Sunday, April 19, 2020

Inogeni VGA2USB3: screenshots of the unscreenshotable, part II

This is part of a series — you can read prior entries

In our previous entry on screenshots, after the untimely and rapid death of the Video Ghost it was time for another device to try grabbing the "unscreenshotable." After some research, I settled on purchasing an Inogeni VGA2USB3.

The VGA2USB3 is a small, solidly built but fairly pricey unit (mine was about US$260) but has a distinct advantage over the Video Ghost: it's live. In fact, it actually appears to the system as a USB Video Class (UVC) camera, so a huge number of apps on just about every operating system that can run a webcam can view the stream. This was a huge selling point to me personally as my home operating system is ppc64le Linux and I wouldn't need any proprietary drivers. It also has analogue audio and composite (CVBS) inputs, making it potentially a complete system for capturing video instead of just grabs, but it's strictly USB 3.0 due to the bandwidth required (up to 1920x1200 resolution at 60Hz).

Initially, however, the device was horribly flaky with my Raptor Talos II workstation. This turned out to be a power problem because the VGA2USB3 apparently draws a lot (and, being built out of sturdy metal, gets rather warm in use). A USB 3.1 hub with a sidecar power supply enabled it to come up stably and be viewable in VLC, GNOME Cheese and guvcview, which is perfect because you can then just record video or take grabs at any point you want. For this test, I decided to use a couple of my SunRay2 laptops because these hardware clients have no means of taking a picture of the screen to local storage. That's exactly the use case I'm aiming for, so let's try the Accutech Gobi 8 first:

This is the Gobi's startup screen and system menu at its full native resolution through its onboard VGA output (actually, the resulting image from VLC on my Talos II is 1920x1200, but pillarboxed with the right aspect ratio). Again, this is not something you would be able to capture from the Gobi itself. On the VGA2USB3, a red LED on the USB 3.0 side glows when connected to power; another LED on the VGA/CVBS side glows when there is a detected signal.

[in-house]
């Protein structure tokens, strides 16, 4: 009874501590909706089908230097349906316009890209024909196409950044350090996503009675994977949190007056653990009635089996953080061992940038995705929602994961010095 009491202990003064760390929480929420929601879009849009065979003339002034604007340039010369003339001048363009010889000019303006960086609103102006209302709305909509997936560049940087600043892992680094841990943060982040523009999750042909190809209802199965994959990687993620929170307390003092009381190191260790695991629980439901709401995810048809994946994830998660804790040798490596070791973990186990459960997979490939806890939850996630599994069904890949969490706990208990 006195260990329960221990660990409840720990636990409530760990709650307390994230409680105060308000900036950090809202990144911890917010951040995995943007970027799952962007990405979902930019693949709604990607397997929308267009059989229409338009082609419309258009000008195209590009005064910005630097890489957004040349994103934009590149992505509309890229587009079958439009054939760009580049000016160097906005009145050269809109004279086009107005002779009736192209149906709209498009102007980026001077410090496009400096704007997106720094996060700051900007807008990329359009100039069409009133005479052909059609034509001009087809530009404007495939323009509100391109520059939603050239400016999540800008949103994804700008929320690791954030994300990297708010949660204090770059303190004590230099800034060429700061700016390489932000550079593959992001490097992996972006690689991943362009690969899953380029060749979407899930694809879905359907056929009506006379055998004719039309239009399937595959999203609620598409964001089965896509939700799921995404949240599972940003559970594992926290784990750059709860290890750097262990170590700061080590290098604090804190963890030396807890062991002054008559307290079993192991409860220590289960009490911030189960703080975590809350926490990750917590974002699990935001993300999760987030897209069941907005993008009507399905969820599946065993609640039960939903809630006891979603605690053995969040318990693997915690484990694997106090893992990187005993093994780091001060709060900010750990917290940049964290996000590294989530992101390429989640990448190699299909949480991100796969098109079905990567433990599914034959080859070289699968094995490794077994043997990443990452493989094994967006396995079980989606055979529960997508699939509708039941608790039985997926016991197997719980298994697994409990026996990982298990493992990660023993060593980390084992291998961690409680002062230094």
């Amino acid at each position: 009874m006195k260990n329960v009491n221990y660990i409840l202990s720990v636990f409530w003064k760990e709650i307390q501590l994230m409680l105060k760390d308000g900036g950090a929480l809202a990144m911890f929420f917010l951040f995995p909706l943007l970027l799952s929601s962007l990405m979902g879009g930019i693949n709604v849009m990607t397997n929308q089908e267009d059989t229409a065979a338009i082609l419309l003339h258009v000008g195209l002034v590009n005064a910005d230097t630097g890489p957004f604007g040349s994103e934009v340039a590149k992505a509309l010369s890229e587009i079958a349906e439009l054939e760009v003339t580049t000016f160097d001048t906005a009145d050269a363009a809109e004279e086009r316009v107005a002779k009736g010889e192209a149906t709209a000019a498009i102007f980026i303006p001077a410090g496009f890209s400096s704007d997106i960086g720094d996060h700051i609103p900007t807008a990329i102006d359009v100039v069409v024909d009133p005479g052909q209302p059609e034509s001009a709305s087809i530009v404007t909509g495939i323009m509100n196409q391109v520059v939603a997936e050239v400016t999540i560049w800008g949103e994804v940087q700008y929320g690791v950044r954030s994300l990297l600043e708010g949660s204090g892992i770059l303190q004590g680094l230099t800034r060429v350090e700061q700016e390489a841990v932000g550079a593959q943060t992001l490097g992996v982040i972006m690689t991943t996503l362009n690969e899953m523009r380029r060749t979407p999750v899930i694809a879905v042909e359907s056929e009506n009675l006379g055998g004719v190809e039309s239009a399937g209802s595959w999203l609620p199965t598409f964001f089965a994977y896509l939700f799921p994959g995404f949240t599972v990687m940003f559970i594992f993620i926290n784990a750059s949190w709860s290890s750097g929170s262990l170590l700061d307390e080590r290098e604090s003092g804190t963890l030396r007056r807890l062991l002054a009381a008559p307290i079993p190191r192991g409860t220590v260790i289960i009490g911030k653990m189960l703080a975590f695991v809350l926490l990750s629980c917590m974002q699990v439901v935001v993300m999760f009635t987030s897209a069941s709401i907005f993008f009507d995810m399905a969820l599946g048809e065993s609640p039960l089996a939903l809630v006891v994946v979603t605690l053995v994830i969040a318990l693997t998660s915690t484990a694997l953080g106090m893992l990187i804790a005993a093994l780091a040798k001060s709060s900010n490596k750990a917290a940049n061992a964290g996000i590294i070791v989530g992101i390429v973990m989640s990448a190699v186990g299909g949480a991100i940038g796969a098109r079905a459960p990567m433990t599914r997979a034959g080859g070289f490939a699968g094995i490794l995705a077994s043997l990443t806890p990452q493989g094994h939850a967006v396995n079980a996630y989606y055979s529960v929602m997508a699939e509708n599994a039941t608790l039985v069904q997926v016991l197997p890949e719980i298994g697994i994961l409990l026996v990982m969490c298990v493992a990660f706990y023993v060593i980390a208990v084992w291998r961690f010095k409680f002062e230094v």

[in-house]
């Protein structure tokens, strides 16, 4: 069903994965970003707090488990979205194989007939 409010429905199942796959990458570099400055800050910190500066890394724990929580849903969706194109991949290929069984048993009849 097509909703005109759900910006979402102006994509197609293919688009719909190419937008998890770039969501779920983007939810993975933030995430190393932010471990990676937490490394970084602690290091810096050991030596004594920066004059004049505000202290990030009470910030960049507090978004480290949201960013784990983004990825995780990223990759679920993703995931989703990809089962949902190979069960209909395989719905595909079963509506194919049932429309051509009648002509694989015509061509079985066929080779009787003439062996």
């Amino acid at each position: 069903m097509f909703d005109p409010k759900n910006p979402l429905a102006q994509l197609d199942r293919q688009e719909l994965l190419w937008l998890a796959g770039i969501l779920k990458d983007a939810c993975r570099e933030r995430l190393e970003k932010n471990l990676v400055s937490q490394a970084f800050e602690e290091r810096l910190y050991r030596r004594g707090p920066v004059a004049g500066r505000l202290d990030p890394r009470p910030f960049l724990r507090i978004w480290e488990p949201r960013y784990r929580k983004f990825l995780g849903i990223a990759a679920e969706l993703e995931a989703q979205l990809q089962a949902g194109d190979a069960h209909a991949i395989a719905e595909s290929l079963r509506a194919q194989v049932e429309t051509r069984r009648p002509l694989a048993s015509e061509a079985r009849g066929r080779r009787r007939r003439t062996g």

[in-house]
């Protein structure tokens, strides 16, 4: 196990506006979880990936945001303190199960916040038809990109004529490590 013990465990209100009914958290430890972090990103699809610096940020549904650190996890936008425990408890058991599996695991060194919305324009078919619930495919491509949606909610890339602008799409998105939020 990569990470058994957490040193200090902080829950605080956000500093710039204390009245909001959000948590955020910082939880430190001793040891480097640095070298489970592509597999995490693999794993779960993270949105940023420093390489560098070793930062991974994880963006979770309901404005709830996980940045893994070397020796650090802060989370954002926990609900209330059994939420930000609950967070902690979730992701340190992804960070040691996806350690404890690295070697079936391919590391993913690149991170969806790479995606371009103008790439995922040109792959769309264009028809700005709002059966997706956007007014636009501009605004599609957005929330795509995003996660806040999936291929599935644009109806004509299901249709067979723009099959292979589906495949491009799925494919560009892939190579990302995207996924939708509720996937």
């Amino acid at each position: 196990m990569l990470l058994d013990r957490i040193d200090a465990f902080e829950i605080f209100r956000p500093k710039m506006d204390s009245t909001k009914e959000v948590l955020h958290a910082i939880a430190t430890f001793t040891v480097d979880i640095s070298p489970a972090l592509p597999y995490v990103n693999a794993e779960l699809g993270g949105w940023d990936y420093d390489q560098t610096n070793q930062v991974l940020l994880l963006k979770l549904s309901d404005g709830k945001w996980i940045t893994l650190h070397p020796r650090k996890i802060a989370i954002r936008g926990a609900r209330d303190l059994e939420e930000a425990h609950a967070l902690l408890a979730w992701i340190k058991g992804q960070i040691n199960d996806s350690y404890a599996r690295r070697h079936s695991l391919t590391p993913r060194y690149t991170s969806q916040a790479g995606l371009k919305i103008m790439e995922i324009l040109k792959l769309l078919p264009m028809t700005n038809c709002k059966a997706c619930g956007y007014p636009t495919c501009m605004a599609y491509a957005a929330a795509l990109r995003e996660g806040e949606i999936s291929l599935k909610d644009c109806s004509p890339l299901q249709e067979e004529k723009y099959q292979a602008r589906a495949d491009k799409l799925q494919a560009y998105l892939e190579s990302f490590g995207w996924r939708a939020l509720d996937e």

This is the Gobi showing the SunRay "On-Screen Display" as it connects to my local kOpenRay instance on the same Talos II.

And finally playing remote network Tetpnc as provided by kOpenRay. The mouse cursor (the hourglass) is also captured.

This also works for the more recent Tadpole M1400 SunRay, which I attempted to use with the VideoGhost. The M1400 has a different display aspect ratio than the Gobi, hence the visual differences in the kOpenRay Tetpnc session.

The M1400 has its own unique menu interface, shown here.

It also has a very familiar looking built-in web browser. In fact, this is the only SunRay or SunRay2 device I've ever seen that features one.

I also tested it with macOS (ordinarily I would use my G5 or iBook G4, but the USB 3.0 requirement limits it to my MacBook Air) and connected it to my Apple Network Server 500, to date the physically largest computers Apple ever made and the only ones that ran IBM AIX. Probably because of differences in how VLC accesses the capture device on a Mac, the images came out in 1920x1080 despite being 4:3 1024x768 resolution. They were also somewhat shifted to the right, though this might have been something about the video signal. For these images I cropped to the middle 1440x1080.

Booting AIX 4.1, the Apple Network Server's standard OS, in the graphical (CDE) startup configuration. There's a bit of tearing where the boot log (top right) was updating.

CDE login for AIX 4.1. I miss this old AIX logo.

The shift of the signal to the right is more obvious here (the "Starting up" screen just before getting to the CDE desktop). The right border ended up entirely cut off. Testing this on my Talos II to compare the difference isn't feasible because these systems are in different rooms.

Nevertheless, the device clearly demonstrates basic functionality and appears to work for the purpose advertised. So, with this encouraging first effort in the can, I then decided to try where the VideoGhost had failed and connected it to my SAIC Galaxy 1100 (as previously mentioned, the MIL-SPEC luggable version of the HP PA-RISC "Gecko" 9000/712 workstation). As before: nothing appeared. The VGA2USB3 didn't make the distinct odour one gets when the magic smoke is escaping, but VLC remained as in the dark as a politician during COVID-19. It turns out that there are several other issues going on here and they didn't have anything to do with the Sync-on-Green output. But first I need one more piece of equipment ... to be continued.

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